What is the Medicare Donut Hole?
The Donut Hole
Most Medicare Prescription Drug Plans have a coverage gap which is also referred to as the “donut hole.” This means that the drug plan places a temporary limit on what it will cover for drugs. The coverage gap begins after you and your drug plan together have spent a specific amount for covered drugs for that year. This amount in 2017 is $3,700 and may change each year. Once you and your plan reach this limit, you will pay no more than 40% of the price for brand names prescription drugs and up to 51% for generic prescription drugs. A person’s yearly deductible, coinsurance/co-payments, and what a person pays while in the coverage gap all count toward this yearly limit. The limit doesn’t include premiums paid monthly, pharmacy dispensing fees or what a person pays for drugs that aren’t covered by the drug plan.
How costly can the coverage gap be?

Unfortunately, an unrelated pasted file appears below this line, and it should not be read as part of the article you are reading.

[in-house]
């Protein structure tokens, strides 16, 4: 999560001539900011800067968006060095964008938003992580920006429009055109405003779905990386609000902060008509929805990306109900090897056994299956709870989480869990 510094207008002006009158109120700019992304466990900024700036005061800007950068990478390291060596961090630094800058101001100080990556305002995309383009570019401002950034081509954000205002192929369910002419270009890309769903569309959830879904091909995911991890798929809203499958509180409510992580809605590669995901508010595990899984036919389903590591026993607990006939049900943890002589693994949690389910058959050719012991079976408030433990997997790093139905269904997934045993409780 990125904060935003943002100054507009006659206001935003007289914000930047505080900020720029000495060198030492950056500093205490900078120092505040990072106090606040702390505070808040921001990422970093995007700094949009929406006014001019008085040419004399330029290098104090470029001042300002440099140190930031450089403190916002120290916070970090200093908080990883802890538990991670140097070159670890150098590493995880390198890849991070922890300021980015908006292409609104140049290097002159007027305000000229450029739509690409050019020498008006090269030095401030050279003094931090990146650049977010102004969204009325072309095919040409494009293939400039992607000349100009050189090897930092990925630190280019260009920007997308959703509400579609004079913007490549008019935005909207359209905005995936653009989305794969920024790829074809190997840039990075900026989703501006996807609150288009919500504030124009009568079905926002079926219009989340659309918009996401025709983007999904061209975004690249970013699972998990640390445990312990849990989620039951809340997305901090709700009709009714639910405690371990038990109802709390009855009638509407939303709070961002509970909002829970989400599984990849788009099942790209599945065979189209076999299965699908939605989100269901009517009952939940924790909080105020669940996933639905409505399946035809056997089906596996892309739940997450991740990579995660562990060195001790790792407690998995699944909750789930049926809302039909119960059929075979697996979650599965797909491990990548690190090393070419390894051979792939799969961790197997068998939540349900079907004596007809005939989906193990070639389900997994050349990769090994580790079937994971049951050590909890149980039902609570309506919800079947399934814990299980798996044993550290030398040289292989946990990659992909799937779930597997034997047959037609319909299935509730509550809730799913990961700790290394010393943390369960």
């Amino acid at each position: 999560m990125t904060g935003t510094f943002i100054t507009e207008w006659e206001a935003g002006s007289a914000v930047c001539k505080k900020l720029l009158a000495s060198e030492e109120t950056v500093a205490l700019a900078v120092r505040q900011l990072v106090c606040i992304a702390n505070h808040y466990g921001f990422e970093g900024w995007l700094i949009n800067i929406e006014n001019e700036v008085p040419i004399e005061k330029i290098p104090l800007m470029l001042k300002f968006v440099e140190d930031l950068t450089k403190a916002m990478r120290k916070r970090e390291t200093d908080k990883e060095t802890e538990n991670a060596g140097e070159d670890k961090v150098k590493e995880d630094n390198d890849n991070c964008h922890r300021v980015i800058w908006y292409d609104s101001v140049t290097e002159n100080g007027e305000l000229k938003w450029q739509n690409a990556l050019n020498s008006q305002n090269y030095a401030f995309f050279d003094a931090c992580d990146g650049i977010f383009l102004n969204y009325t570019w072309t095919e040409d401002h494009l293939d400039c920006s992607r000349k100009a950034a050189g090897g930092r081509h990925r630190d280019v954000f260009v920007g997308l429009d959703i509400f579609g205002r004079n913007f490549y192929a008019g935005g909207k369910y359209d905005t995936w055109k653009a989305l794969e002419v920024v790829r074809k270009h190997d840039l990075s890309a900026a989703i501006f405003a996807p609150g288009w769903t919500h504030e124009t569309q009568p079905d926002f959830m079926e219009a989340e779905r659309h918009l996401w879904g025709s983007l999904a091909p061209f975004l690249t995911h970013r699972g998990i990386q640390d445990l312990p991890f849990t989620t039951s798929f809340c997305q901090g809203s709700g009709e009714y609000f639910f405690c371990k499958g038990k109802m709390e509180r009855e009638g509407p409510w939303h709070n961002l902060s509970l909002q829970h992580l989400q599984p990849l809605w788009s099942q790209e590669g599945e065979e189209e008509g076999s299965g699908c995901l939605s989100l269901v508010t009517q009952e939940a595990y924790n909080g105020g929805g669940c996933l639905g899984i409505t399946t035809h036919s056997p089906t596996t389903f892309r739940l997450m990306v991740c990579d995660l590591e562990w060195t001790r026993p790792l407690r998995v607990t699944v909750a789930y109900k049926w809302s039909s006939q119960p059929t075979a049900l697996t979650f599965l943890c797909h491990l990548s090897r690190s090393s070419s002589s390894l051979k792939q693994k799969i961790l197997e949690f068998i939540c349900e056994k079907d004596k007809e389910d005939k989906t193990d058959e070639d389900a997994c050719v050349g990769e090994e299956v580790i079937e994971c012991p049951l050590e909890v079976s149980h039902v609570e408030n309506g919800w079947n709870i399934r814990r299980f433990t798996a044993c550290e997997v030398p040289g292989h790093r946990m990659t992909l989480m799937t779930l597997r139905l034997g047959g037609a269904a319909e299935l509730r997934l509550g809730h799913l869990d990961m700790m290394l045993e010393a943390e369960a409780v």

While enrollees are in the donut hole, the coverage gap could amount to thousands of dollars. Once an enrollee reaches the total out-of-pocket limit during the coverage gap, which is $4,950 in 2017, they are bumped out of the coverage gap and into “catastrophic coverage.” Catastrophic coverage guarantees that once an enrollee has spent up to his or her plan’s out-of-pocket limit for covered prescriptions the person will only pay a nominal coinsurance fee or co-payment for their prescription drugs for the rest of the year. What you pay for generic prescription drugs during the coverage gap will decrease each year until it reaches 25% in 2020. This is different from the discount for brand-name drugs. For generic drugs, only the amount you pay will count toward getting you out of the coverage gap.